Photographs of remote clapboard houses, disused water parks and haunting interiors are the point from which my paintings start. I feel that apart from being images of horror or catastrophe the dialectic between the banal and the momentous is what intrigues me about such imagery. I am also interested in the psychological effect such environments have on us. The dual notions of the familiar/unfamiliar, intrigue/repulsion, beauty/horror etc, are themes that I attempt to deal with through my practice; essentially I wish to render the familiar and commonplace, strange and threatening. Part of what inspires me to use the medium of paint for this, is that it can be so many things at the same time, from immediate to slow, powdery to slick, thick to thin, delineated to evanescent. It is these inherent contradictions that I exploit in order to bring me close to the unease I wish to convey.
Speaking about Hitchcock's film The Birds, the philosopher Slavov Zizek describes the moment they attack, as '..a foreign dimension intruding upon the domestic space ripping apart the sense of reality..' he goes on to state that, '..when our proper dwelling within a symbolic space is disturbed, reality disintegrates.' I see the poured paint or the areas of impasto within my own paintings operating in a similar way. These techniques are employed to intrude upon the figurative elements of my work. They are an attempt to disrupt and destabilize the image and to try to articulate the emotional response that I have towards my source material. Essentially I want my work to oscillate between the accurate representation of a subject and the complete annihilation of it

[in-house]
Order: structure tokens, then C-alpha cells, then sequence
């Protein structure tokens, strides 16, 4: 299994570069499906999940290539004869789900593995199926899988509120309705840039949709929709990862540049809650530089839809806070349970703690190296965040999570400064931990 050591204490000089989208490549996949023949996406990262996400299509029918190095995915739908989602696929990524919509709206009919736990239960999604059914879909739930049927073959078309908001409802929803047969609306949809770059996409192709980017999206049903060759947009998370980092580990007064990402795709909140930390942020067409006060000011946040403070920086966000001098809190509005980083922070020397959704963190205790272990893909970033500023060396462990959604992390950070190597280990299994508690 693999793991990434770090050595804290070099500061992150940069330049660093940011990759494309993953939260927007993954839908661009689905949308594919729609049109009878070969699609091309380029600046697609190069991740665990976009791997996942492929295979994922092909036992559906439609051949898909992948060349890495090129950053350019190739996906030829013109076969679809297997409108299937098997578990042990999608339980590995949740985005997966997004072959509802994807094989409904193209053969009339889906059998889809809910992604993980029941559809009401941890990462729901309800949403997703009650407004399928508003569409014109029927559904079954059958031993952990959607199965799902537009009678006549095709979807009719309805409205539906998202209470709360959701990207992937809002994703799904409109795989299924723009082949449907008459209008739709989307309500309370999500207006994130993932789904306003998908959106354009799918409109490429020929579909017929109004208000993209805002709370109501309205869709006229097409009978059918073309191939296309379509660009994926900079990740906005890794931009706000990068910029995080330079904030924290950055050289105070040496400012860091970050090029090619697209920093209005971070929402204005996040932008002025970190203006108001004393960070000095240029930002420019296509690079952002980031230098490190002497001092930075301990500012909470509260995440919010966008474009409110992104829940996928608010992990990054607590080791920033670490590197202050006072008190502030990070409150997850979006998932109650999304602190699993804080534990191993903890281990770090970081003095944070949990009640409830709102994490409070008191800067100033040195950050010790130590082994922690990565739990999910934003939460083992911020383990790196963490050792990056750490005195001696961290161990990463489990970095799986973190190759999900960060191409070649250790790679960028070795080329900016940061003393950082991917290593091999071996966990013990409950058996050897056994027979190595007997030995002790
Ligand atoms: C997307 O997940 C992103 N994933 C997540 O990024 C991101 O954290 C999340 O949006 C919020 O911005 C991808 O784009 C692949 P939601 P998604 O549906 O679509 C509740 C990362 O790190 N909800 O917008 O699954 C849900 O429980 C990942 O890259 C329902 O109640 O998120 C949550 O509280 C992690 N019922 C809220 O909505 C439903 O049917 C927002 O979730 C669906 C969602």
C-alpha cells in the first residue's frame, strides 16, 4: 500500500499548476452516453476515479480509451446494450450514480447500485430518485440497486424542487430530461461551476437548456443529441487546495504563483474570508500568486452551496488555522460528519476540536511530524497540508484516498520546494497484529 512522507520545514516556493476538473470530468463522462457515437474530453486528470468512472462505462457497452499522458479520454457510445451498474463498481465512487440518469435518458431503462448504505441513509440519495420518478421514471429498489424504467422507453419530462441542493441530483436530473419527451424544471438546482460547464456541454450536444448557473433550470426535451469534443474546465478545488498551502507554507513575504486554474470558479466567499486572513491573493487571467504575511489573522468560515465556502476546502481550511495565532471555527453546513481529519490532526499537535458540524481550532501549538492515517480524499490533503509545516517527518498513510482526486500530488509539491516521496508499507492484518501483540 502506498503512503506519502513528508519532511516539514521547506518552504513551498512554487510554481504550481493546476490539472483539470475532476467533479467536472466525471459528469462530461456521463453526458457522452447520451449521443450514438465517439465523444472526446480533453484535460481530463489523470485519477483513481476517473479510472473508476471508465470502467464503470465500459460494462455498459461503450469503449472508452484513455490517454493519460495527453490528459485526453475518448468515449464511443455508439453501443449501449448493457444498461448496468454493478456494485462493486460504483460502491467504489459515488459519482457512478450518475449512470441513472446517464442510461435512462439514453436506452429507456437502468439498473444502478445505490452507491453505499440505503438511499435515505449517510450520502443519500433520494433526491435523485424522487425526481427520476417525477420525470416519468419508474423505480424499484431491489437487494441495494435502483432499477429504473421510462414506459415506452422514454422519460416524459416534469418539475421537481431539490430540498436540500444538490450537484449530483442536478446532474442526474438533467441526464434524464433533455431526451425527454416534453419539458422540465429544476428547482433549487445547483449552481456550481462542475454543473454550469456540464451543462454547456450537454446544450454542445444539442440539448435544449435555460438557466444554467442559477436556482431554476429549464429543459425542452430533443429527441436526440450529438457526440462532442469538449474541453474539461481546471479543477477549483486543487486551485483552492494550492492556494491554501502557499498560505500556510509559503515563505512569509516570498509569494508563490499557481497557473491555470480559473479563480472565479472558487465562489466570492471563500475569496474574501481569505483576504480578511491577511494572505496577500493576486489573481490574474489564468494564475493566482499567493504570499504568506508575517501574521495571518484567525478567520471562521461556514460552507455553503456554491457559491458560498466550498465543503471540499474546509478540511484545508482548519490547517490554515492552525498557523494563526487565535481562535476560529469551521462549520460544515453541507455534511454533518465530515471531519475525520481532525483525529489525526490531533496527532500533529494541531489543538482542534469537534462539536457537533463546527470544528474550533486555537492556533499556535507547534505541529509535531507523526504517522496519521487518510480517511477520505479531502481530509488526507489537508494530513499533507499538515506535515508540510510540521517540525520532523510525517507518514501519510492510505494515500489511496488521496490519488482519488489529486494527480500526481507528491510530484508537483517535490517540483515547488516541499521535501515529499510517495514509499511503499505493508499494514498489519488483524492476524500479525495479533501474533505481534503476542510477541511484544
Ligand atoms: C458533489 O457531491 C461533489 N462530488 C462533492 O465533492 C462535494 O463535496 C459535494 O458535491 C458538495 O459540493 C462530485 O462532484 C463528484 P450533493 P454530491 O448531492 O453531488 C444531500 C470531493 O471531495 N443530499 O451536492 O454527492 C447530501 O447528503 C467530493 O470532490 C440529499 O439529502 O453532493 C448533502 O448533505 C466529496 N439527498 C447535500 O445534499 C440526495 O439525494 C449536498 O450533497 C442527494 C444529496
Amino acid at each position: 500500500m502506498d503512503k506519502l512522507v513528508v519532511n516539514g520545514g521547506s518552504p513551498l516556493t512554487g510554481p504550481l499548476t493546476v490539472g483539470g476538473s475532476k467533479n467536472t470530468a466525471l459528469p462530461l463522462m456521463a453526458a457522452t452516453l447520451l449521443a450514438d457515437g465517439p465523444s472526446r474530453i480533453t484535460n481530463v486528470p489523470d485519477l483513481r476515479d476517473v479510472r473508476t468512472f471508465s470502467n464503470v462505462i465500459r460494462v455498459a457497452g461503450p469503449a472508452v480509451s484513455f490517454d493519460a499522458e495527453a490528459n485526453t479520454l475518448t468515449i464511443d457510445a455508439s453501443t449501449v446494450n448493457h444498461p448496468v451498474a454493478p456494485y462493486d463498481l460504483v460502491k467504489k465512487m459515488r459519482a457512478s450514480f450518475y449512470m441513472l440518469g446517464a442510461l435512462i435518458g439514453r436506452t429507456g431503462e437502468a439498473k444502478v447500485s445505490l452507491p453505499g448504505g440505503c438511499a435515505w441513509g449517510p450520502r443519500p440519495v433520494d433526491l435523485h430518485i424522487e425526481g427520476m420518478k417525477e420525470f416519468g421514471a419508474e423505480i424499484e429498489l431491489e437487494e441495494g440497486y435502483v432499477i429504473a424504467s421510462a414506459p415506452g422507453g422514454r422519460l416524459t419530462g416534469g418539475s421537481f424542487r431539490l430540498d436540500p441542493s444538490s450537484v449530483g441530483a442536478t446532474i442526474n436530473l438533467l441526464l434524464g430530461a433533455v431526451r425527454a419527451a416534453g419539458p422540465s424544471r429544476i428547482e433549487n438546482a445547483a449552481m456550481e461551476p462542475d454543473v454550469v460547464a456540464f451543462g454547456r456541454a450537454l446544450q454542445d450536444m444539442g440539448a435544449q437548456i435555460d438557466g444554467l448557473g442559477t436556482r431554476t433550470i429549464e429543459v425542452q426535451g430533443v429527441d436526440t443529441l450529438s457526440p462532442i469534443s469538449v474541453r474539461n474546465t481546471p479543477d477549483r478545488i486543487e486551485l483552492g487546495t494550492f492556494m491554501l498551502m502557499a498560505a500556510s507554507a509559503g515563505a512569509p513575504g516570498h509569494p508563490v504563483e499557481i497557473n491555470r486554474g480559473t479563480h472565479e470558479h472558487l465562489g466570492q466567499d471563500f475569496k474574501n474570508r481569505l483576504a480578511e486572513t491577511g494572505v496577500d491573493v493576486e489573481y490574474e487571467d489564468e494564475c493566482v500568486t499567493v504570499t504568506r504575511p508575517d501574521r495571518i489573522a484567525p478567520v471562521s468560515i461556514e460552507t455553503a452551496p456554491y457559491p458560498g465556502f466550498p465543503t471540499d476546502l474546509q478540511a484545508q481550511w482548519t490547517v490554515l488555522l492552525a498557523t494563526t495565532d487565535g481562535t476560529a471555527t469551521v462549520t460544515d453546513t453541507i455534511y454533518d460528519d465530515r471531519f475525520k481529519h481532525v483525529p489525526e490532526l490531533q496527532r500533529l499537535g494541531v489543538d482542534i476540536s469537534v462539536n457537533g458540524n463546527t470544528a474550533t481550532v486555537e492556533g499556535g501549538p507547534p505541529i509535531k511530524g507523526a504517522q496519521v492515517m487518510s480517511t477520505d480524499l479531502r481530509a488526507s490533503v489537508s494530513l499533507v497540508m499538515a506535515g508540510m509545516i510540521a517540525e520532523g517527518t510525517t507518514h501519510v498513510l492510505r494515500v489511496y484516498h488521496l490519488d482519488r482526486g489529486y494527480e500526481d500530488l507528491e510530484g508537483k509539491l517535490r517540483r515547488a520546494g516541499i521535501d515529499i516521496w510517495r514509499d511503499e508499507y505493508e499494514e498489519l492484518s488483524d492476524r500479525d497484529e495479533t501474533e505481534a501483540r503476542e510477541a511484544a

The show is a reflection of Liu Bolin's multifaceted and complex view of contemporary society and culture. The critically acclaimed and internationally renowned artist will release the first works of a new series, Hiding in California.